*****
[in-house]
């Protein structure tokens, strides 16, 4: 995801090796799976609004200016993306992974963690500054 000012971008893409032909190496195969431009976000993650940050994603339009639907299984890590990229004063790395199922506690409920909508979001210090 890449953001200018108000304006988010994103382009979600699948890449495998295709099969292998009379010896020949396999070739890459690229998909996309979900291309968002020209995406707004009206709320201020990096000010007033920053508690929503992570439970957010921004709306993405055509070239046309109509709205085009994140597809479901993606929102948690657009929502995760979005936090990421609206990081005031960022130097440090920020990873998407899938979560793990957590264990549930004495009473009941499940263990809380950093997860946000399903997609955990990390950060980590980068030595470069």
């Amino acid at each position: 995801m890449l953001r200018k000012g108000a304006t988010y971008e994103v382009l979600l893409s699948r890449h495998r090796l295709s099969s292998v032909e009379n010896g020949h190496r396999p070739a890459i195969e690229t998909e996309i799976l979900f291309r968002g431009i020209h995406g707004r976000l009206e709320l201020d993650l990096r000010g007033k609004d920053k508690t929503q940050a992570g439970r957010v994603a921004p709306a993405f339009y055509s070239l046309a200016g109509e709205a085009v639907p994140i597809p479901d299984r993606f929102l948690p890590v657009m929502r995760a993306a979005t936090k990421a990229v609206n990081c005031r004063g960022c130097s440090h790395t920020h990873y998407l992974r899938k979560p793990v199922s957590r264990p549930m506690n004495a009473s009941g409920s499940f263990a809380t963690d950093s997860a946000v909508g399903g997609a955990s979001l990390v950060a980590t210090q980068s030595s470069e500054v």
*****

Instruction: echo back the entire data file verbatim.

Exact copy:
[in-house]
């Protein structure tokens, strides 16, 4: 995801090796799976609004200016993306992974963690500054 000012971008893409032909190496195969431009976000993650940050994603339009639907299984890590990229004063790395199922506690409920909508979001210090 890449953001200018108000304006988010994103382009979600699948890449495998295709099969292998009379010896020949396999070739890459690229998909996309979900291309968002020209995406707004009206709320201020990096000010007033920053508690929503992570439970957010921004709306993405055509070239046309109509709205085009994140597809479901993606929102948690657009929502995760979005936090990421609206990081005031960022130097440090920020990873998407899938979560793990957590264990549930004495009473009941499940263990809380950093997860946000399903997609955990990390950060980590980068030595470069």
């Amino acid at each position: 995801m890449l953001r200018k000012g108000a304006t988010y971008e994103v382009l979600l893409s699948r890449h495998r090796l295709s099969s292998v032909e009379n010896g020949h190496r396999p070739a890459i195969e690229t998909e996309i799976l979900f291309r968002g431009i020209h995406g707004r976000l009206e709320l201020d993650l990096r000010g007033k609004d920053k508690t929503q940050a992570g439970r957010v994603a921004p709306a993405f339009y055509s070239l046309a200016g109509e709205a085009v639907p994140i597809p479901d299984r993606f929102l948690p890590v657009m929502r995760a993306a979005t936090k990421a990229v609206n990081c005031r004063g960022c130097s440090h790395t920020h990873y998407l992974r899938k979560p793990v199922s957590r264990p549930m506690n004495a009473s009941g409920s499940f263990a809380t963690d950093s997860a946000v909508g399903g997609a955990s979001l990390v950060a980590t210090q980068s030595s470069e500054v």